Apple has won a US patent on a multi-touch interface that works even when a display is blank, notes AppleInsider
. Titled Playback control using a touch interface
, the patent documents using gestures such as a single tap for play/pause and a double-tap to skip tracks, up through more complex gestures such as a triple-tap-and-hold to rewind, and clockwise or counterclockwise motions to change volume. Diagrams depict a sixth-generation iPod nano; Apple comments
that using such gestures allow a device to save power, save space on physical buttons, and work even if the screen is facing away from a user.
Significantly, UI elements can still briefly appear onscreen in response to gestures, for instance showing the volume slider when a circular motion is made. The patent was originally submitted in 2009.
Apple has also been reissued
a US patent on computer housed in a pen. The patent dates back to 1998, and was originally owned by a firm called British Telecommunications PLC. On a basic level it describes a device with accelerometers to recognize handwriting, plus a built-in display, and a touch strip and buttons for GUI control. The display can be locked in portrait or landscape mode, and a proximity sensor can automatically scale font sizes, or flip images based on what hand the pen is in. Voice recognition could be used to convert speech to text, or vice versa.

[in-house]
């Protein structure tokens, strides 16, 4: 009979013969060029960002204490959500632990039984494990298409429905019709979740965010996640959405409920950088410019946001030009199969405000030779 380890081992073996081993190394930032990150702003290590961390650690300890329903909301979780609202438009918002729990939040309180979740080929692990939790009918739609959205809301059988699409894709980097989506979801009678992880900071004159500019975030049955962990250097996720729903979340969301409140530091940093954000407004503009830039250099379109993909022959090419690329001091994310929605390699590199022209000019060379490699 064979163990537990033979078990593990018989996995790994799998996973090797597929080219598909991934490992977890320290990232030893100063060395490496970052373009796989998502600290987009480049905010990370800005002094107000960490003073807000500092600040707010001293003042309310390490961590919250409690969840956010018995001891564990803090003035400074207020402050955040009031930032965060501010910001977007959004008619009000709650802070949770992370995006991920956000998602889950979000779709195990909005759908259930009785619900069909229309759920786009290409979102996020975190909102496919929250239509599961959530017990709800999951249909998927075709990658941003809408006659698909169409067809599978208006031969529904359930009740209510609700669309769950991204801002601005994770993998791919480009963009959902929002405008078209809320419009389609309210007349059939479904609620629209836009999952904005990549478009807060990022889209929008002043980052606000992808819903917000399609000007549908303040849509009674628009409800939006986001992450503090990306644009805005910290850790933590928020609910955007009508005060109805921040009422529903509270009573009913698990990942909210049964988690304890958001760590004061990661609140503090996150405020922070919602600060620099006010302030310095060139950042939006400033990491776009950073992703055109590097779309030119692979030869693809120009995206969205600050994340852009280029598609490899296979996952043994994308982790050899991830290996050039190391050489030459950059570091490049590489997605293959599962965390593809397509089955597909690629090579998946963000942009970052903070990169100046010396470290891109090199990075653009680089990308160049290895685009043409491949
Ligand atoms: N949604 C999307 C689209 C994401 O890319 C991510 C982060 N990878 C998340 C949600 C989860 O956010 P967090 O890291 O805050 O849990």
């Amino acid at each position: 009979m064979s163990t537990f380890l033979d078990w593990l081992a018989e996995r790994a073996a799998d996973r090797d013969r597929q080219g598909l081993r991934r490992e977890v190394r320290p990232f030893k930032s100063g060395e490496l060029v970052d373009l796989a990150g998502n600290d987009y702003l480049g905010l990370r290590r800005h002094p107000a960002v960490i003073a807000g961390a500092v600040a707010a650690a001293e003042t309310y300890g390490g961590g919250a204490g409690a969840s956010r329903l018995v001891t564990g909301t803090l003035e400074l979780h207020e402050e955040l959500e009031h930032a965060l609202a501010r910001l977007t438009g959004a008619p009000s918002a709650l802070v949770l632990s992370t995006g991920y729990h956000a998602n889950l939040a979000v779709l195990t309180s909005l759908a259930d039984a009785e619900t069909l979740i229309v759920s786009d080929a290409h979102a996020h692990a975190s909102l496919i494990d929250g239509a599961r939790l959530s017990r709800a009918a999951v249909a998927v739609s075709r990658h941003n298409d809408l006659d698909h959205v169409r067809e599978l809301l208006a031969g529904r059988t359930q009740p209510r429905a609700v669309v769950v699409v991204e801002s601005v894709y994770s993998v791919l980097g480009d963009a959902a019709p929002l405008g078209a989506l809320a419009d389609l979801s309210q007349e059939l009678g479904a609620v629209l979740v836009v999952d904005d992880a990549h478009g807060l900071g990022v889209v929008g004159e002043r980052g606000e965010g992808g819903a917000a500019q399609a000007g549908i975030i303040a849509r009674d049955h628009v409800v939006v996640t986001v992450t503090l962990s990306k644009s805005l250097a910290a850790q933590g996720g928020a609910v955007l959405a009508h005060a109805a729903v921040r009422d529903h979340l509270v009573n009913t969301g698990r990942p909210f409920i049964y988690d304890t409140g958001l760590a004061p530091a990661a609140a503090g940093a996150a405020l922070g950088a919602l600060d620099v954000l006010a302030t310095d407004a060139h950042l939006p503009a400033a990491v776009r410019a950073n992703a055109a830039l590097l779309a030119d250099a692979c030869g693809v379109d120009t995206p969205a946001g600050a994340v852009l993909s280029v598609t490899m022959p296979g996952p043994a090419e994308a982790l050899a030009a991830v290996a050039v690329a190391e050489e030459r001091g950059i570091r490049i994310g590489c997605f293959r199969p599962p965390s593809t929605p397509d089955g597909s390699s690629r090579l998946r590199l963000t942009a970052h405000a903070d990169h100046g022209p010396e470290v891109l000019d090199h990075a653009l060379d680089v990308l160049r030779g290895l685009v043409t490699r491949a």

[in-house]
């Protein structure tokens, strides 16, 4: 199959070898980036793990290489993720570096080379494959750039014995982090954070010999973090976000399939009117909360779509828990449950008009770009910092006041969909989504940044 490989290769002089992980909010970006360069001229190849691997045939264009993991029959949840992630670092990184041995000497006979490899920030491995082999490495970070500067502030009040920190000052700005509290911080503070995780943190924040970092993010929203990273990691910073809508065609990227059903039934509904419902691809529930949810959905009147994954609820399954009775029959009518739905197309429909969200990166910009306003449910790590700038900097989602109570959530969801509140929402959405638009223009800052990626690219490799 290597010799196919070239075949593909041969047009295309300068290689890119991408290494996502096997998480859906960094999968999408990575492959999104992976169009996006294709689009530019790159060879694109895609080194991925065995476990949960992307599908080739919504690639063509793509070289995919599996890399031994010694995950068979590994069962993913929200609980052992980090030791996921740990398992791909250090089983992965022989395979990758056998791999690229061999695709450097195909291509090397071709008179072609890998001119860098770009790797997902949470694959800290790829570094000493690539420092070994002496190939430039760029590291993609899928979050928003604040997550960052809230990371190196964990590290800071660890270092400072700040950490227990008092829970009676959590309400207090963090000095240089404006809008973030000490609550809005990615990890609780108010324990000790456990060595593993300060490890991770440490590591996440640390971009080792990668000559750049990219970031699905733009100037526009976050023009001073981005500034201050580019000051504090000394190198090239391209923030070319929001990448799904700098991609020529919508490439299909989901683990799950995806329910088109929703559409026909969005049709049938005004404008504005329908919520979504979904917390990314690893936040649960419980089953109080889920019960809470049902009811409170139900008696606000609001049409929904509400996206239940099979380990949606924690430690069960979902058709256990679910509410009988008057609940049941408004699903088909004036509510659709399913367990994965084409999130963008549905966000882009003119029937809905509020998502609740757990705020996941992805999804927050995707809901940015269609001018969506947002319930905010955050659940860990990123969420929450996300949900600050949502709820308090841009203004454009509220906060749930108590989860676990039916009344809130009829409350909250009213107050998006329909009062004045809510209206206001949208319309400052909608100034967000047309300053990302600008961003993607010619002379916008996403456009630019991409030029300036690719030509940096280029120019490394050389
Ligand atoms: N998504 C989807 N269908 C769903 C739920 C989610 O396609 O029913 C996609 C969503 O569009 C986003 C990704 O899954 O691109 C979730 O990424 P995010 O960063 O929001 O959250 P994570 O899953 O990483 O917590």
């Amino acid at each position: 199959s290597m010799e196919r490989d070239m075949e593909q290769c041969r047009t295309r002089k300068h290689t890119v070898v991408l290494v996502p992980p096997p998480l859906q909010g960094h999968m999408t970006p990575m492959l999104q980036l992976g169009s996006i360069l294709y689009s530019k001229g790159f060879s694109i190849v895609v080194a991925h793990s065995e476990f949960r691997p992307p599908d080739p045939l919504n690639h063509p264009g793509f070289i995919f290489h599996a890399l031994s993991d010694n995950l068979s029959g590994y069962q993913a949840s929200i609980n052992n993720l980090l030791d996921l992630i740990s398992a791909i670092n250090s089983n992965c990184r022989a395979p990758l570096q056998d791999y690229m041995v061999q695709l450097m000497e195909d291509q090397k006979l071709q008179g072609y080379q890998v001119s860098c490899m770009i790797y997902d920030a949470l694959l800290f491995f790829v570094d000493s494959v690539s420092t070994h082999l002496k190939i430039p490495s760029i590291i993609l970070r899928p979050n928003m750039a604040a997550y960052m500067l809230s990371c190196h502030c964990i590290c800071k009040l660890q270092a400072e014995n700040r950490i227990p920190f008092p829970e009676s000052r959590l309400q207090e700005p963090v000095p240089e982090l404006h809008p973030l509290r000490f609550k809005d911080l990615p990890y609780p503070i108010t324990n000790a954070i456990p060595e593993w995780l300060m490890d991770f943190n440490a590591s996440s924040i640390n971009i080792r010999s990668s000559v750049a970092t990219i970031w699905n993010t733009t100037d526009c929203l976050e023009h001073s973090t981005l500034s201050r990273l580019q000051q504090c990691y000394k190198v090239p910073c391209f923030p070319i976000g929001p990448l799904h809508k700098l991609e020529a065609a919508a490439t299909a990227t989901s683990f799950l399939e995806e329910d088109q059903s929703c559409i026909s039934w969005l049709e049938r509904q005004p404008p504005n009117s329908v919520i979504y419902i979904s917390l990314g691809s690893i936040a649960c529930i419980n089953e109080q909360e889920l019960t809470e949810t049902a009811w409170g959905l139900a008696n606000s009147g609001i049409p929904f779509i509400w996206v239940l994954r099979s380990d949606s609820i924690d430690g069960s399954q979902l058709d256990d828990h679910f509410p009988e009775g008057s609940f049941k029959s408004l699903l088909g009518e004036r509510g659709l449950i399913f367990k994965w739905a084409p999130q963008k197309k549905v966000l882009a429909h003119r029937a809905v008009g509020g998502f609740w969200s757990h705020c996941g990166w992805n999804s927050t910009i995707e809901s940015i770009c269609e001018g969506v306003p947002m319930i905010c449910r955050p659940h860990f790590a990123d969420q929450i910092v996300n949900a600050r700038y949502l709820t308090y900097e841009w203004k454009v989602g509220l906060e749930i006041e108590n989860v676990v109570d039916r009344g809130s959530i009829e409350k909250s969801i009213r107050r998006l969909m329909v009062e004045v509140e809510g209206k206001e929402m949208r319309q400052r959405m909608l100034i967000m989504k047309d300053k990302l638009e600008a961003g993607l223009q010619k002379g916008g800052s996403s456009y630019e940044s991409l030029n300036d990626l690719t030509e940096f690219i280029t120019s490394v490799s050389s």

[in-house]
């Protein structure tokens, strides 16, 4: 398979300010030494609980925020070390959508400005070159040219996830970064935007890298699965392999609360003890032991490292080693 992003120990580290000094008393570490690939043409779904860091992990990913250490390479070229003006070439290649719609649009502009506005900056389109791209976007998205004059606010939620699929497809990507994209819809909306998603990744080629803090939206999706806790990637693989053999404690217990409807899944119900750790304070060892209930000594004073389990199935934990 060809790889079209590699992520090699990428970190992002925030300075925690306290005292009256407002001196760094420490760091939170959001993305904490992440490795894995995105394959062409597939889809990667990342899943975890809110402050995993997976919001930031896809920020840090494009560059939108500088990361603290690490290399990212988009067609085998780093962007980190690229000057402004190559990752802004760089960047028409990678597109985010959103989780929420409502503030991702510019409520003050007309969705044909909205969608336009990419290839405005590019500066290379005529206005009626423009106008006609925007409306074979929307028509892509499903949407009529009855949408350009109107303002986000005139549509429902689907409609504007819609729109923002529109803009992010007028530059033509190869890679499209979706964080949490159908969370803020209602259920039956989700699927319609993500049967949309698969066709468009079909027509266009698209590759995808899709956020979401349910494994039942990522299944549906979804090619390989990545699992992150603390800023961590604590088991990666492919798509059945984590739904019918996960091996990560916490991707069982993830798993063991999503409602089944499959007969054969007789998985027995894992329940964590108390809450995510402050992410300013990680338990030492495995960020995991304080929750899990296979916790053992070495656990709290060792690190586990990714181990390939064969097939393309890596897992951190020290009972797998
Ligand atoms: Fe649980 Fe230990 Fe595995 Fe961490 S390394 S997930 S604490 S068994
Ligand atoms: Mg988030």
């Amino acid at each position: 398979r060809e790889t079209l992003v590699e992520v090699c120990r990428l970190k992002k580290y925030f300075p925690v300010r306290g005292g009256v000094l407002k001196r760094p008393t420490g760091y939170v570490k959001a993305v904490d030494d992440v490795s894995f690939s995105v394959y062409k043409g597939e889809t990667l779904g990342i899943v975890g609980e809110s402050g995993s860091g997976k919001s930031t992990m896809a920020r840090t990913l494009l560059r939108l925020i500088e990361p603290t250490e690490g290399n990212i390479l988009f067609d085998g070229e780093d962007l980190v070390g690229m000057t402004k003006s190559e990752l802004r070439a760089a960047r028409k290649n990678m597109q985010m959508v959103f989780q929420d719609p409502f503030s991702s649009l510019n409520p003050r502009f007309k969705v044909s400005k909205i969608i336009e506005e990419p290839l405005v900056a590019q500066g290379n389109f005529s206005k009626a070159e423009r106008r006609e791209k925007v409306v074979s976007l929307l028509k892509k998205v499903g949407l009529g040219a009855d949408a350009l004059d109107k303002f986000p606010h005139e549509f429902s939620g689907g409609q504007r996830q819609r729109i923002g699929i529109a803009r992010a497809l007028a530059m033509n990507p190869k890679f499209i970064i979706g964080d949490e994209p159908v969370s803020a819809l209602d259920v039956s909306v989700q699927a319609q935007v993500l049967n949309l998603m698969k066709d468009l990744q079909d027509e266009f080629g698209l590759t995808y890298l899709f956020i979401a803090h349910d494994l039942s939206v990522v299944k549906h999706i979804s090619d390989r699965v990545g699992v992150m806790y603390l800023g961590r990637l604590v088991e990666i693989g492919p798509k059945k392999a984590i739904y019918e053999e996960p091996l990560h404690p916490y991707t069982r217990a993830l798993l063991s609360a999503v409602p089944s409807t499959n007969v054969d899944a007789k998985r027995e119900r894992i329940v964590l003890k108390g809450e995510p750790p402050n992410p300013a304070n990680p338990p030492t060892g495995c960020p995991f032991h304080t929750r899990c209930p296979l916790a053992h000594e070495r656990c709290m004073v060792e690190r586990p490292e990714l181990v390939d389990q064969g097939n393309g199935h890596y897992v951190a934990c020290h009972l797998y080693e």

The patent was transferred to Apple in 2008, but has now been updated with references to cellular and/or GPS receivers. It's not clear why Apple would update the patent, since it was originally conceived as an alternative to palmtop computers, which have been made obsolete in part by Apple's own iPhone and iPad, and by extension other smartphones and tablets.